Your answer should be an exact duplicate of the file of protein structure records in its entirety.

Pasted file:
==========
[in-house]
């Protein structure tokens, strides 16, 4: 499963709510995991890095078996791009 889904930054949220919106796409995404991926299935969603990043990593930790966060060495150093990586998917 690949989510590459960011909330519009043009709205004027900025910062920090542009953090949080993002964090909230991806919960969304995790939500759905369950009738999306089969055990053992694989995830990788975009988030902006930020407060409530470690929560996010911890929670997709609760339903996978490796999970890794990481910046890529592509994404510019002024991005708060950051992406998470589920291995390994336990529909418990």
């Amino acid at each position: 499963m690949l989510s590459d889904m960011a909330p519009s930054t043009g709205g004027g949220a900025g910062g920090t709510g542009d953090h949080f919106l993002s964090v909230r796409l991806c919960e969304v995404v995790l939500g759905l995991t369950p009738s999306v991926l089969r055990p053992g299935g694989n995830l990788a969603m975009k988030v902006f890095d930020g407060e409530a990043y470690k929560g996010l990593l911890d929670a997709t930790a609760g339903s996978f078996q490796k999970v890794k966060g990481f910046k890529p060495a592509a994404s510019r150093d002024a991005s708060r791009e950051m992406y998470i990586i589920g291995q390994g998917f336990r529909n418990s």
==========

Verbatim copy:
[in-house]
């Protein structure tokens, strides 16, 4: 499963709510995991890095078996791009 889904930054949220919106796409995404991926299935969603990043990593930790966060060495150093990586998917 690949989510590459960011909330519009043009709205004027900025910062920090542009953090949080993002964090909230991806919960969304995790939500759905369950009738999306089969055990053992694989995830990788975009988030902006930020407060409530470690929560996010911890929670997709609760339903996978490796999970890794990481910046890529592509994404510019002024991005708060950051992406998470589920291995390994336990529909418990």
């Amino acid at each position: 499963m690949l989510s590459d889904m960011a909330p519009s930054t043009g709205g004027g949220a900025g910062g920090t709510g542009d953090h949080f919106l993002s964090v909230r796409l991806c919960e969304v995404v995790l939500g759905l995991t369950p009738s999306v991926l089969r055990p053992g299935g694989n995830l990788a969603m975009k988030v902006f890095d930020g407060e409530a990043y470690k929560g996010l990593l911890d929670a997709t930790a609760g339903s996978f078996q490796k999970v890794k966060g990481f910046k890529p060495a592509a994404s510019r150093d002024a991005s708060r791009e950051m992406y998470i990586i589920g291995q390994g998917f336990r529909n418990s």